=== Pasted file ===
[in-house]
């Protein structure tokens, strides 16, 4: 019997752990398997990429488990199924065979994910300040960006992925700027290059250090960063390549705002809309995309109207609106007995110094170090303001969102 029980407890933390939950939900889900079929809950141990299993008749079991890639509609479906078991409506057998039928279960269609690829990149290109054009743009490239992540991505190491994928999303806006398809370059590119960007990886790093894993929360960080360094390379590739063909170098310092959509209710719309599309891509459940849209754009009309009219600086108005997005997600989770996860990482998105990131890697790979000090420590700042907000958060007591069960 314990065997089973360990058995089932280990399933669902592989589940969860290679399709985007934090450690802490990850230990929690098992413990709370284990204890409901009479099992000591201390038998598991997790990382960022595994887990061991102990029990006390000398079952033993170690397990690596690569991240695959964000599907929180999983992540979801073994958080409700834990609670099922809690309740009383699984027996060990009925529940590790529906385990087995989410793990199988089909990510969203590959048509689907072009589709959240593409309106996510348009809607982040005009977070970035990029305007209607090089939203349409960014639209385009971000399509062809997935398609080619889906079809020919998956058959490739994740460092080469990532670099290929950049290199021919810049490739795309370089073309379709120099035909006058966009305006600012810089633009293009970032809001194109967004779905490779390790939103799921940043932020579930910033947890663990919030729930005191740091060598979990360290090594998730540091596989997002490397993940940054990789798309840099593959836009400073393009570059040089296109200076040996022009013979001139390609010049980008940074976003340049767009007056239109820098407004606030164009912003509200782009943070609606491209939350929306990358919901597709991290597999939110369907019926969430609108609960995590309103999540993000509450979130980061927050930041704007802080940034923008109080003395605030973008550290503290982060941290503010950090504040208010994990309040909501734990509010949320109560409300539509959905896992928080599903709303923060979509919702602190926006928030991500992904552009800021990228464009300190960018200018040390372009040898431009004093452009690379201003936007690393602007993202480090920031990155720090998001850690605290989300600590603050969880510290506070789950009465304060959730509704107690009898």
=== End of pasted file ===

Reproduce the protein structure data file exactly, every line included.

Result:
[in-house]
């Protein structure tokens, strides 16, 4: 019997752990398997990429488990199924065979994910300040960006992925700027290059250090960063390549705002809309995309109207609106007995110094170090303001969102 029980407890933390939950939900889900079929809950141990299993008749079991890639509609479906078991409506057998039928279960269609690829990149290109054009743009490239992540991505190491994928999303806006398809370059590119960007990886790093894993929360960080360094390379590739063909170098310092959509209710719309599309891509459940849209754009009309009219600086108005997005997600989770996860990482998105990131890697790979000090420590700042907000958060007591069960 314990065997089973360990058995089932280990399933669902592989589940969860290679399709985007934090450690802490990850230990929690098992413990709370284990204890409901009479099992000591201390038998598991997790990382960022595994887990061991102990029990006390000398079952033993170690397990690596690569991240695959964000599907929180999983992540979801073994958080409700834990609670099922809690309740009383699984027996060990009925529940590790529906385990087995989410793990199988089909990510969203590959048509689907072009589709959240593409309106996510348009809607982040005009977070970035990029305007209607090089939203349409960014639209385009971000399509062809997935398609080619889906079809020919998956058959490739994740460092080469990532670099290929950049290199021919810049490739795309370089073309379709120099035909006058966009305006600012810089633009293009970032809001194109967004779905490779390790939103799921940043932020579930910033947890663990919030729930005191740091060598979990360290090594998730540091596989997002490397993940940054990789798309840099593959836009400073393009570059040089296109200076040996022009013979001139390609010049980008940074976003340049767009007056239109820098407004606030164009912003509200782009943070609606491209939350929306990358919901597709991290597999939110369907019926969430609108609960995590309103999540993000509450979130980061927050930041704007802080940034923008109080003395605030973008550290503290982060941290503010950090504040208010994990309040909501734990509010949320109560409300539509959905896992928080599903709303923060979509919702602190926006928030991500992904552009800021990228464009300190960018200018040390372009040898431009004093452009690379201003936007690393602007993202480090920031990155720090998001850690605290989300600590603050969880510290506070789950009465304060959730509704107690009898």